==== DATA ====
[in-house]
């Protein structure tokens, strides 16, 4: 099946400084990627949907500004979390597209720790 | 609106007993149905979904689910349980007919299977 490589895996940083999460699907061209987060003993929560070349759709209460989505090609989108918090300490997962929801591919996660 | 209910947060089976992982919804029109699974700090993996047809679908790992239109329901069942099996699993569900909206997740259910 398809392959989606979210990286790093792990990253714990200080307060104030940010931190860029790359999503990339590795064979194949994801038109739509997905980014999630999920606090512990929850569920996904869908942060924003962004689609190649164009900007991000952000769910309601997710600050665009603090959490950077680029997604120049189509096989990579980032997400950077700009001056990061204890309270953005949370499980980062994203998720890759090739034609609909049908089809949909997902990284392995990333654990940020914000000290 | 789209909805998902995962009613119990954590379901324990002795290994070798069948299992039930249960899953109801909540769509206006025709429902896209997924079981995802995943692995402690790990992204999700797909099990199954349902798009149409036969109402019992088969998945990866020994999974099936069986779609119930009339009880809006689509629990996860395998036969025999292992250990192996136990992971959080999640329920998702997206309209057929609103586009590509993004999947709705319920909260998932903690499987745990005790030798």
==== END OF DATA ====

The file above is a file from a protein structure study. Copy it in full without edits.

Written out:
[in-house]
């Protein structure tokens, strides 16, 4: 099946400084990627949907500004979390597209720790 | 609106007993149905979904689910349980007919299977 490589895996940083999460699907061209987060003993929560070349759709209460989505090609989108918090300490997962929801591919996660 | 209910947060089976992982919804029109699974700090993996047809679908790992239109329901069942099996699993569900909206997740259910 398809392959989606979210990286790093792990990253714990200080307060104030940010931190860029790359999503990339590795064979194949994801038109739509997905980014999630999920606090512990929850569920996904869908942060924003962004689609190649164009900007991000952000769910309601997710600050665009603090959490950077680029997604120049189509096989990579980032997400950077700009001056990061204890309270953005949370499980980062994203998720890759090739034609609909049908089809949909997902990284392995990333654990940020914000000290 | 789209909805998902995962009613119990954590379901324990002795290994070798069948299992039930249960899953109801909540769509206006025709429902896209997924079981995802995943692995402690790990992204999700797909099990199954349902798009149409036969109402019992088969998945990866020994999974099936069986779609119930009339009880809006689509629990996860395998036969025999292992250990192996136990992971959080999640329920998702997206309209057929609103586009590509993004999947709705319920909260998932903690499987745990005790030798």